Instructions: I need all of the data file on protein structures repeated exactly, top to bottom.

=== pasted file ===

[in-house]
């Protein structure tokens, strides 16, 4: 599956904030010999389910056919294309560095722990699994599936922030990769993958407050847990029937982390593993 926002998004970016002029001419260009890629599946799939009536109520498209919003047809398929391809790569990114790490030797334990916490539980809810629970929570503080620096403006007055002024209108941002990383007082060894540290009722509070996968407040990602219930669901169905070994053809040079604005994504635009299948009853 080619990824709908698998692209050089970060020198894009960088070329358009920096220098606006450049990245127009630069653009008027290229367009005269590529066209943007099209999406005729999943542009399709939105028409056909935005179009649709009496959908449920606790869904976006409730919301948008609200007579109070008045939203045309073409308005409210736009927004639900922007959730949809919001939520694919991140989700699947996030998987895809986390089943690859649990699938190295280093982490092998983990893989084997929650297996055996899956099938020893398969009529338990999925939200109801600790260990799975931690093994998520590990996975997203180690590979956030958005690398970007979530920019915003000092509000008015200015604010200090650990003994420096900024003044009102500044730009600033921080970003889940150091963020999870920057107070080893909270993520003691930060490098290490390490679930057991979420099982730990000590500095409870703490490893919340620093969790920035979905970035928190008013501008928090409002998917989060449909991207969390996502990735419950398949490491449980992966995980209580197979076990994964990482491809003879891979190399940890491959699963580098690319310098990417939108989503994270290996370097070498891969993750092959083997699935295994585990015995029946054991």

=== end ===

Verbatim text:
[in-house]
């Protein structure tokens, strides 16, 4: 599956904030010999389910056919294309560095722990699994599936922030990769993958407050847990029937982390593993 926002998004970016002029001419260009890629599946799939009536109520498209919003047809398929391809790569990114790490030797334990916490539980809810629970929570503080620096403006007055002024209108941002990383007082060894540290009722509070996968407040990602219930669901169905070994053809040079604005994504635009299948009853 080619990824709908698998692209050089970060020198894009960088070329358009920096220098606006450049990245127009630069653009008027290229367009005269590529066209943007099209999406005729999943542009399709939105028409056909935005179009649709009496959908449920606790869904976006409730919301948008609200007579109070008045939203045309073409308005409210736009927004639900922007959730949809919001939520694919991140989700699947996030998987895809986390089943690859649990699938190295280093982490092998983990893989084997929650297996055996899956099938020893398969009529338990999925939200109801600790260990799975931690093994998520590990996975997203180690590979956030958005690398970007979530920019915003000092509000008015200015604010200090650990003994420096900024003044009102500044730009600033921080970003889940150091963020999870920057107070080893909270993520003691930060490098290490390490679930057991979420099982730990000590500095409870703490490893919340620093969790920035979905970035928190008013501008928090409002998917989060449909991207969390996502990735419950398949490491449980992966995980209580197979076990994964990482491809003879891979190399940890491959699963580098690319310098990417939108989503994270290996370097070498891969993750092959083997699935295994585990015995029946054991």